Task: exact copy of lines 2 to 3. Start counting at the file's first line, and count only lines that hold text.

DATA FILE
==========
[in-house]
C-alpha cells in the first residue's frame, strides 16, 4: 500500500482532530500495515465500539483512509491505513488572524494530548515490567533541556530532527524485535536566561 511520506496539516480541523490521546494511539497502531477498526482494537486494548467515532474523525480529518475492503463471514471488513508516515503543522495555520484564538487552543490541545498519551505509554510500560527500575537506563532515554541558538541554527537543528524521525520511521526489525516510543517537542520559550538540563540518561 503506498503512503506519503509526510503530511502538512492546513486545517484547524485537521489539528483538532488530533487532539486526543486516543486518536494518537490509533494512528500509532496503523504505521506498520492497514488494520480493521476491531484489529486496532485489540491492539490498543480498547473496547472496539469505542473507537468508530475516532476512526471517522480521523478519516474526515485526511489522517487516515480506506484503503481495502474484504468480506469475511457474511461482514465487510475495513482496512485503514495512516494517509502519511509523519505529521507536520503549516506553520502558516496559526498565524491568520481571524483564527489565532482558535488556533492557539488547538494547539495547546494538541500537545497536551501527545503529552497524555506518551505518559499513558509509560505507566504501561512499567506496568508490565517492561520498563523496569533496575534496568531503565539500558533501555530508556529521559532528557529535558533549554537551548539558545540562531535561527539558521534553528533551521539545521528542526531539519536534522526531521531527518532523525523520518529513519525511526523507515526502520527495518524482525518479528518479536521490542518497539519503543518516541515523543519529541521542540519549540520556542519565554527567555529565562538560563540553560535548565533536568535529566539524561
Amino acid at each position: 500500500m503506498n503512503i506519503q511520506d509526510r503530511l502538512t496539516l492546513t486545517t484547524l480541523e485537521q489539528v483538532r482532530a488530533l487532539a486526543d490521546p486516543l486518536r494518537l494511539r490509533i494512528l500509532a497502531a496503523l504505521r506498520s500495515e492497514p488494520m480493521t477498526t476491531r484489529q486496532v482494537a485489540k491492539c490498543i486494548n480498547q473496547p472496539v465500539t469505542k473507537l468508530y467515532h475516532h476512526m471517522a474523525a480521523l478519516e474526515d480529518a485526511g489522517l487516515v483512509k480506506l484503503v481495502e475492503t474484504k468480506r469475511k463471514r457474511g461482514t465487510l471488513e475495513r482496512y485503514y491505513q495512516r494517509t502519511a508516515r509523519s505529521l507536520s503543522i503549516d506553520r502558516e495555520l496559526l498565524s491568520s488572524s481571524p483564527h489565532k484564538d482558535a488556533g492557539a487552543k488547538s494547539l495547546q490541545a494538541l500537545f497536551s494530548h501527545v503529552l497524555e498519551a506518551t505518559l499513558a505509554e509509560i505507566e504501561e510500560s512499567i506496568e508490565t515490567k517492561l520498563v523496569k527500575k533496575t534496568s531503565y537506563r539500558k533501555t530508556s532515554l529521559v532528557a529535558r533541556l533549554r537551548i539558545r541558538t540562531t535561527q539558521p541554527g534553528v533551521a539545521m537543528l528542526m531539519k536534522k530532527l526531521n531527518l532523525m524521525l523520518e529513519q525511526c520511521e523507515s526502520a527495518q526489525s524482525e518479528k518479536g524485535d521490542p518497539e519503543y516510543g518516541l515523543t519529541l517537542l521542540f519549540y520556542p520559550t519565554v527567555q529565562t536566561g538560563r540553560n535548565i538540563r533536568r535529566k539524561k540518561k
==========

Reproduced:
C-alpha cells in the first residue's frame, strides 16, 4: 500500500482532530500495515465500539483512509491505513488572524494530548515490567533541556530532527524485535536566561 511520506496539516480541523490521546494511539497502531477498526482494537486494548467515532474523525480529518475492503463471514471488513508516515503543522495555520484564538487552543490541545498519551505509554510500560527500575537506563532515554541558538541554527537543528524521525520511521526489525516510543517537542520559550538540563540518561 503506498503512503506519503509526510503530511502538512492546513486545517484547524485537521489539528483538532488530533487532539486526543486516543486518536494518537490509533494512528500509532496503523504505521506498520492497514488494520480493521476491531484489529486496532485489540491492539490498543480498547473496547472496539469505542473507537468508530475516532476512526471517522480521523478519516474526515485526511489522517487516515480506506484503503481495502474484504468480506469475511457474511461482514465487510475495513482496512485503514495512516494517509502519511509523519505529521507536520503549516506553520502558516496559526498565524491568520481571524483564527489565532482558535488556533492557539488547538494547539495547546494538541500537545497536551501527545503529552497524555506518551505518559499513558509509560505507566504501561512499567506496568508490565517492561520498563523496569533496575534496568531503565539500558533501555530508556529521559532528557529535558533549554537551548539558545540562531535561527539558521534553528533551521539545521528542526531539519536534522526531521531527518532523525523520518529513519525511526523507515526502520527495518524482525518479528518479536521490542518497539519503543518516541515523543519529541521542540519549540520556542519565554527567555529565562538560563540553560535548565533536568535529566539524561
Amino acid at each position: 500500500m503506498n503512503i506519503q511520506d509526510r503530511l502538512t496539516l492546513t486545517t484547524l480541523e485537521q489539528v483538532r482532530a488530533l487532539a486526543d490521546p486516543l486518536r494518537l494511539r490509533i494512528l500509532a497502531a496503523l504505521r506498520s500495515e492497514p488494520m480493521t477498526t476491531r484489529q486496532v482494537a485489540k491492539c490498543i486494548n480498547q473496547p472496539v465500539t469505542k473507537l468508530y467515532h475516532h476512526m471517522a474523525a480521523l478519516e474526515d480529518a485526511g489522517l487516515v483512509k480506506l484503503v481495502e475492503t474484504k468480506r469475511k463471514r457474511g461482514t465487510l471488513e475495513r482496512y485503514y491505513q495512516r494517509t502519511a508516515r509523519s505529521l507536520s503543522i503549516d506553520r502558516e495555520l496559526l498565524s491568520s488572524s481571524p483564527h489565532k484564538d482558535a488556533g492557539a487552543k488547538s494547539l495547546q490541545a494538541l500537545f497536551s494530548h501527545v503529552l497524555e498519551a506518551t505518559l499513558a505509554e509509560i505507566e504501561e510500560s512499567i506496568e508490565t515490567k517492561l520498563v523496569k527500575k533496575t534496568s531503565y537506563r539500558k533501555t530508556s532515554l529521559v532528557a529535558r533541556l533549554r537551548i539558545r541558538t540562531t535561527q539558521p541554527g534553528v533551521a539545521m537543528l528542526m531539519k536534522k530532527l526531521n531527518l532523525m524521525l523520518e529513519q525511526c520511521e523507515s526502520a527495518q526489525s524482525e518479528k518479536g524485535d521490542p518497539e519503543y516510543g518516541l515523543t519529541l517537542l521542540f519549540y520556542p520559550t519565554v527567555q529565562t536566561g538560563r540553560n535548565i538540563r533536568r535529566k539524561k540518561k